The book is worth reading for its philosophical insights and the beauty of its prose alone, but the very fact that a correspondence like this can take place is also meritous and powerful. In these times of fundamentalist ignorance and intolerance, it is only by thoughtful, respectful and reasoned conversation that we move forward, away from fear, prejudice and racism.
Reviewed by Magdalena Ball
Belief or Non-Belief: A Confrontation
by Umberto Eco and Cardinal Martini
Translated from the Italian by Minna Proctor
July 2001, Hardback
It is a wonderful concept. Invite two of the modern world’s most eloquent thinkers, each from opposing perspectives in their life’s work, to a written debate, and publish the results. This is the origin of Belief or Non-Belief, a slim but thought provoking book which journals the staged correspondence which initially took place between Umberto Eco and Cardinal Carlos Maria Martini in the Italian newslpaper La Correra de la Serra. Most of the questions are raised by Eco, and answered by Martini, although the once exception is perhaps the most striking exchange in the book. In all instances, both Eco and Martini are respectful to one another, thoughtful, intelligent and above all, extremely clear in their attempts to illuminate deep and often complex and difficult concept of ethics, faith and a modern morality.
The topics are wide reaching and relevant, beginning with the impending apocalypse, which takes its cue from the Millennium but also looks more broadly at whether there is a notion of hope and responsibility for both believers and non-believers in the concept of an end of the world, end of time or end of the universe. Martini’s answer to this question is beautifully phrased, in a way that makes sense both within and outside of religion, and is equally applicable to how we come to terms with our own individual impending deaths.
For the notion of an end to make use as aware of the future as we are of the past, as something to be reflected on in a critical way, the end must be an end, with the characters of an ultimate declaration of value, illuminating our endeavours in the present and endowing them with significance. (39)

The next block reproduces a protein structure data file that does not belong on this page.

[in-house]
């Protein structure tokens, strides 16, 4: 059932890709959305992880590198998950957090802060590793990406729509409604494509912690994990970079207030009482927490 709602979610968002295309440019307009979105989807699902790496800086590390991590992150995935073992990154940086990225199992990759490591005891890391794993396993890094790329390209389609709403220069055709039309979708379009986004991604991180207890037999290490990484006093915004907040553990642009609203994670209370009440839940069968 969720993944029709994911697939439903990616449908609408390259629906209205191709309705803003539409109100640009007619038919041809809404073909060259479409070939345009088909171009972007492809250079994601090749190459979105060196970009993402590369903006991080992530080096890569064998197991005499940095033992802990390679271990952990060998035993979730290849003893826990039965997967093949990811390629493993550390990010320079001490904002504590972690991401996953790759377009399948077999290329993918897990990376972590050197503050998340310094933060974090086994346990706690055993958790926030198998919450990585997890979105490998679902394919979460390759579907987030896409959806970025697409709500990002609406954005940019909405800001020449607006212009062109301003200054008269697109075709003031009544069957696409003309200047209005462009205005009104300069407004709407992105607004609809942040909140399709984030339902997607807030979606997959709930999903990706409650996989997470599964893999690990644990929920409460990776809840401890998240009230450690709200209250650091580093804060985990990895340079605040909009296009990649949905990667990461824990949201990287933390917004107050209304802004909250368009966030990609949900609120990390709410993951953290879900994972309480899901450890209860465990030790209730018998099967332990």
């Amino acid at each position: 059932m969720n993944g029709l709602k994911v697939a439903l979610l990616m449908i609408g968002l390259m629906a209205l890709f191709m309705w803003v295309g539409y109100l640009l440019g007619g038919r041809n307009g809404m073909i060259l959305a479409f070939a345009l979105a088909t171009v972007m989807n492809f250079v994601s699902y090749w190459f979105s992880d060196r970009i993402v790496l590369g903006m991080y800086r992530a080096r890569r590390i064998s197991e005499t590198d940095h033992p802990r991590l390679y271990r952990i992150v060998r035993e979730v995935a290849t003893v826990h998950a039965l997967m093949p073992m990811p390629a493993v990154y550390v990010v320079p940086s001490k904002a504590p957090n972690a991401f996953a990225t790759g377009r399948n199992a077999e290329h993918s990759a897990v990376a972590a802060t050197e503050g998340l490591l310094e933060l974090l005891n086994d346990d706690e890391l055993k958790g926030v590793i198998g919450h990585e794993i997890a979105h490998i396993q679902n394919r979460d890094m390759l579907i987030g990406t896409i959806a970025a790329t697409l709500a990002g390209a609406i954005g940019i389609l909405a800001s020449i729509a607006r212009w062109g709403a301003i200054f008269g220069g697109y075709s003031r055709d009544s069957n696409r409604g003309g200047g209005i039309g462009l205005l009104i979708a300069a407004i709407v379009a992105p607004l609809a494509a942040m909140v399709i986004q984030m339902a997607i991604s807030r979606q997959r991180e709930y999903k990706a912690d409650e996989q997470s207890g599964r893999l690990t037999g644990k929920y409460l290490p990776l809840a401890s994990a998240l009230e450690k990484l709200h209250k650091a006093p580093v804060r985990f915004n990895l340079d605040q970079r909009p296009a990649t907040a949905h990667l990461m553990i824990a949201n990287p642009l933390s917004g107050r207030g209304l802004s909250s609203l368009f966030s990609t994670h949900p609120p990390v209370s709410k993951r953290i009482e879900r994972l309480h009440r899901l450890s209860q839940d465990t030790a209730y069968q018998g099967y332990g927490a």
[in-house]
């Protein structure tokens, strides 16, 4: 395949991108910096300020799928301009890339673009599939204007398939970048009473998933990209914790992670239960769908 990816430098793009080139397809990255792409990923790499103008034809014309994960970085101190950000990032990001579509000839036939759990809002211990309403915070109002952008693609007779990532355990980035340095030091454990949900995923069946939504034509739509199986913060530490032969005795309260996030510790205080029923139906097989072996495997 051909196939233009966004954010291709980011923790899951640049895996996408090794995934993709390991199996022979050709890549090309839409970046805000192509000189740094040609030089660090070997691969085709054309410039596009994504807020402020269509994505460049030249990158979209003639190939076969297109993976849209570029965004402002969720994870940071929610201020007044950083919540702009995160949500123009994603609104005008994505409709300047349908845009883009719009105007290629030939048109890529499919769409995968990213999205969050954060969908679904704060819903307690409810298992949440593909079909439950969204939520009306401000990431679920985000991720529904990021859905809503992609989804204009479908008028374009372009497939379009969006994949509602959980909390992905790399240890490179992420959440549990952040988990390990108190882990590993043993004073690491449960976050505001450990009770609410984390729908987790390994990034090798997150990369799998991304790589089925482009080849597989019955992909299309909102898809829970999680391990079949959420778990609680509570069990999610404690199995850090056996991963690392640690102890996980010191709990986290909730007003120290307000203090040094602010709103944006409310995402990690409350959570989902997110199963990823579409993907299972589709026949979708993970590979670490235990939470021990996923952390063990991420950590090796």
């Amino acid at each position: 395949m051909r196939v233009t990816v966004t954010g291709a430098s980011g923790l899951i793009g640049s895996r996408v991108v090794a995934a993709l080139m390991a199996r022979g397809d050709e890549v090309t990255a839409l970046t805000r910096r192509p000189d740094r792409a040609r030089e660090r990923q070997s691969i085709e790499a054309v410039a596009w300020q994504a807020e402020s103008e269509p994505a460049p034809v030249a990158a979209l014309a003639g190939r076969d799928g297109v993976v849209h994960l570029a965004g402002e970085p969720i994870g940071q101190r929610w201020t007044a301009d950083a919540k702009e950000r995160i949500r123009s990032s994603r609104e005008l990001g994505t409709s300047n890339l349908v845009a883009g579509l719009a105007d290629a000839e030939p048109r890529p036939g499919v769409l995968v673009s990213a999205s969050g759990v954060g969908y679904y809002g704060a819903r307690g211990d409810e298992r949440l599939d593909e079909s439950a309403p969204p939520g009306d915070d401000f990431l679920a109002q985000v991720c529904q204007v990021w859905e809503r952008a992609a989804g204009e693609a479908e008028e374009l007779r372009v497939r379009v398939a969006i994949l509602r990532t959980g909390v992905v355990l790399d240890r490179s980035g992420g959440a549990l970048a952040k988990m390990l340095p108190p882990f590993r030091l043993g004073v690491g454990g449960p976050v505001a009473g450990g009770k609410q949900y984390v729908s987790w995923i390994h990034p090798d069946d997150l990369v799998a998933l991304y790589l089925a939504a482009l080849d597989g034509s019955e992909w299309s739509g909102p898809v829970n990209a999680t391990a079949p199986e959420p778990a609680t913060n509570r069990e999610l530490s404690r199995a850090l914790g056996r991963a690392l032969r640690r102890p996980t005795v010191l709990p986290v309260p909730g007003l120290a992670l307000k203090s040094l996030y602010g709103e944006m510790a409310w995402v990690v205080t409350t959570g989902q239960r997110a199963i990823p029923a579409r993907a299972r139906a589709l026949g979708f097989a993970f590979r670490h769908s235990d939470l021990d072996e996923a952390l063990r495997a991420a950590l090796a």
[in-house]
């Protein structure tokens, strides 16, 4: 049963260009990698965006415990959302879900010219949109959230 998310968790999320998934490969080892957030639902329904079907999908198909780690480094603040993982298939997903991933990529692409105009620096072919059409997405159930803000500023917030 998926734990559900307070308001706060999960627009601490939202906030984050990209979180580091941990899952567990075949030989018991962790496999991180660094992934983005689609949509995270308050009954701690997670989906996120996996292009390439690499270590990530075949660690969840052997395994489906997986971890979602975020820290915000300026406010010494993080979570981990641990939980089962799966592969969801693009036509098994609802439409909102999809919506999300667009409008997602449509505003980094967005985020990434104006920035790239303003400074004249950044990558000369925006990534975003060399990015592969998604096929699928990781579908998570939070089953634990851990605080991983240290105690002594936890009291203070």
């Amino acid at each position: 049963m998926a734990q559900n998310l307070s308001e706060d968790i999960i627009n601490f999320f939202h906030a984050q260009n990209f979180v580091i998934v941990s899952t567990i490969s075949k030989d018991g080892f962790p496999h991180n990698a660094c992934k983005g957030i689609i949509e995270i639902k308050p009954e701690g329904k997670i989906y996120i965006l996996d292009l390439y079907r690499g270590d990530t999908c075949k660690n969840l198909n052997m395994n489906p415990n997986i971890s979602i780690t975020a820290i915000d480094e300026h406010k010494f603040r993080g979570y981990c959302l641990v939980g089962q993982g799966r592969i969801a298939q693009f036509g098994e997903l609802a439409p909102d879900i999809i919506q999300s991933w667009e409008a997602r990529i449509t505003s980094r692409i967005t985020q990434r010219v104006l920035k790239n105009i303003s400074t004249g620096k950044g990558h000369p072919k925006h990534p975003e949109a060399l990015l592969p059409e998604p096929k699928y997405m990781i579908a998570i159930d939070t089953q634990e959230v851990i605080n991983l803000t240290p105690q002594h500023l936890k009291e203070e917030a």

There is no hedging from controversial topics either, and for his second question, Eco asks, in reference to the Church’s stand on abortion, “when does life begin?” Again, the questions are framed and explored in the broadest perspective, with prose as rich as poetry:
I do want to say that at the very core of Christian theology lies the question of the threshold (a paper-thin threshold) beyond which what was a hypothesis, a gem – a dark articulation of life still tied to the mother body, a marvellous desire for the light, not unlike a seed deep in the earth struggling to flower – at a certain point is recognized as a rational animal, a mortal.(38)
Eco’s third question is the least powerful in the book, partly because Eco himself remains unengaged with it: “clearly this is not a personal issue for me.” The issue of women’s role in the Church, specifically in reference to ordination seems drier and more theoretical than the other issues, and although it may well be of profound interest to a Churchgoer, to a secular thinker, it seems trivial in comparison with the weight of the other issues. Martini’s answer to this question also seems, for once only, to avoid the issue. This one shallow exchange is more than made up for however in the final question, which brings the book full circle. Posed by Martini, the question asks where the layman finds illumination or a basic ethical foundation. This is an important question and Eco rises to the challenge providing a lucid and powerful answer which evokes Martini’s on hope in the first question:
Yet even the vision of a great and unique cosmic Substance into which we will one da be reabsorbed can generate a vision of tolerance and of benevolence, precisely because we are all invested in maintaining the equilibrium and harmony of the only Substance think it impossible that this Substance is not somehow enriched or deformed by what we have done through the millenia – that is why we care. (95)
Eco’s philosophical arguments are as strong as his writing and the only negative thing about this book is that it is too short. It would have been wonderful to see Martini’s reply to Eco’s final argument, and indeed to see the questions and answers to more of life’s big mysteries.
The book is worth reading for its philosophical insights and the beauty of its prose alone, but the very fact that a correspondence like this can take place is also meritous and powerful. In these times of fundamentalist ignorance and intolerance, it is only by thoughtful, respectful and reasoned conversation that we move forward, away from fear, prejudice and racism. As a precedent, it doesn’t get any better than this book. That two intellectuals of this calibre from such opposite walks of life can converse on such a powerful plane is cause for great hope. Of course fanatics are unlikely to be reading books like this, but nevertheless, both Martini’s and Eco’s interest in “frank and unfettered dialogue” is vitally important. Reasoned debate, thoughtful discourse and even good dinner conversations are becoming rarities in our overly “busy” world. This book is cause for celebration, conceptually, spiritually and practically.
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Belief or Non-Belief?: A Confrontation